Regul Toxicol Pharmacol. 58(2):301-307.
4. Ball et al., 2011
Evaluating the sensitization potential of surfactants: Integrating data from the local lymph node assay, guinea pig maximization test, and in vitro methods in a weight-of-evidence approach
Regul Toxicol Pharmacol. 60: 389–400

Additional:
Kreiling et al., 2017, In chemicio, in vitro and in vivo comparison of the skin sensitizing potential of eight unsaturated and one saturated lipid compounds.
Regulatory Toxicology and Pharmacology 90 (2017) 262-276
Specific details on test material used for the study:
name: BASE 136
batch number: AB771
description: thick brown liquid
pH: about 9 (5 % in water)
container: one smoked glass flask
storage conditions: at room temperature and protected from light
composition: see analytical certificate
expiry date: July 2002.
Species:
guinea pig
Strain:
Hartley
Sex:
male/female
Details on test animals and environmental conditions:
TEST ANIMALS
Hartley Cd: (HA) BR, Caesarian obtained, Barrier sustained - Virus Antibody Free (COBS - VAF®)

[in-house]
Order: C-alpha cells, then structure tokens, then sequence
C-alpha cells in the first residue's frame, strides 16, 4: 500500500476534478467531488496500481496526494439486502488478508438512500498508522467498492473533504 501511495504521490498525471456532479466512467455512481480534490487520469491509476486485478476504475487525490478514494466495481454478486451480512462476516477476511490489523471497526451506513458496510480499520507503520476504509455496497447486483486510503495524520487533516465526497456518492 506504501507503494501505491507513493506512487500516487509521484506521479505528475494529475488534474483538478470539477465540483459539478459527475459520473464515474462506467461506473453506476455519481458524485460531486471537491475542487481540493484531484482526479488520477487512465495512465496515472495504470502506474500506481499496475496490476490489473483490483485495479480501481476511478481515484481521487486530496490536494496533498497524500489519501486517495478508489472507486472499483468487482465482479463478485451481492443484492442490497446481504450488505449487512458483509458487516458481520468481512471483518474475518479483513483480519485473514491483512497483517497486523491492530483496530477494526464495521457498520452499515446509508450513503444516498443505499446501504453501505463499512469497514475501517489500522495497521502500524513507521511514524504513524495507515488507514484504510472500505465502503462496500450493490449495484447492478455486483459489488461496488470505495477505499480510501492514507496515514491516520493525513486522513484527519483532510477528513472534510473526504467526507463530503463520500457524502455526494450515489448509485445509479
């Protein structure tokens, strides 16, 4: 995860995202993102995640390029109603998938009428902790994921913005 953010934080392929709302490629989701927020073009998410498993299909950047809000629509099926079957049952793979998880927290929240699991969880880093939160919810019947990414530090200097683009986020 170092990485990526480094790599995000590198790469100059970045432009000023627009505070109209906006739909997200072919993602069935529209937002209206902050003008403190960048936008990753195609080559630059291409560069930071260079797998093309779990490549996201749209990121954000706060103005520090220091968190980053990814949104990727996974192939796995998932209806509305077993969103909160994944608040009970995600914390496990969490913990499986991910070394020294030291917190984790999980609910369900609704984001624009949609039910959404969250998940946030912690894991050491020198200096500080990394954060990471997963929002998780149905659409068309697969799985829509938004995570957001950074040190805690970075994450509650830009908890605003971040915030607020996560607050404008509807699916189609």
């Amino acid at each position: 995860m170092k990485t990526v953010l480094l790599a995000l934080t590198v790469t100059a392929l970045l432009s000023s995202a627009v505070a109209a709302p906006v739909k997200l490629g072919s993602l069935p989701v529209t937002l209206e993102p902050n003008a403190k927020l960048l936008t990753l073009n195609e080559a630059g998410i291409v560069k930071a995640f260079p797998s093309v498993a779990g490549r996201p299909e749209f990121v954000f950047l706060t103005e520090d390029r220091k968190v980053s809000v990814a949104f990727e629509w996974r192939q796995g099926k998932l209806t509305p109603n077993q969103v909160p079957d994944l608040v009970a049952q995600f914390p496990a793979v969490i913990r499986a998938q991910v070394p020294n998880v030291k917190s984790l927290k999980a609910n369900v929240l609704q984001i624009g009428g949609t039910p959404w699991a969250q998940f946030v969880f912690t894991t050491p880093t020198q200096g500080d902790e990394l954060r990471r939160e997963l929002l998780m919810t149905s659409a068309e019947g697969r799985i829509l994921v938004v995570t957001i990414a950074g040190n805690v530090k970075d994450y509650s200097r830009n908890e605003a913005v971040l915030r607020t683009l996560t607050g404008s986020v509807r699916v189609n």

- Source: Charles River France, 76410 Saint-Aubin-lès-Elbeuf, France.
- Age at study initiation: 1-3 months
- Weight at study initiation: 379 ± 13 g for the males and 374 ± 13 g for the females.
- Housing: individually in polycarbonate cages with stainless steel lid (48 cm x 27 cm x 20 cm) equipped with a polypropylene bottle. Dust-free sawdust was provided as litter (SICSA, 94142 Alfortville, France). Sawdust is analysed by the supplier for composition and contaminant levels.
- Diet (e.g. ad libitum): ad libitum
- Water (e.g. ad libitum): ad libitum
- Acclimation period: at least 5 days

ENVIRONMENTAL CONDITIONS
- Temperature (°C): 21 ± 2°C
- Humidity (%): 30 to 70%
- Air changes (per hr): 12 cycles/hour of filtered, non-recycled air.
- Photoperiod (hrs dark / hrs light): 12 h/12 h

IN-LIFE DATES: From: 1 Sep 2000 To: 25 Sep 2000
Route:
intradermal and epicutaneous
Vehicle: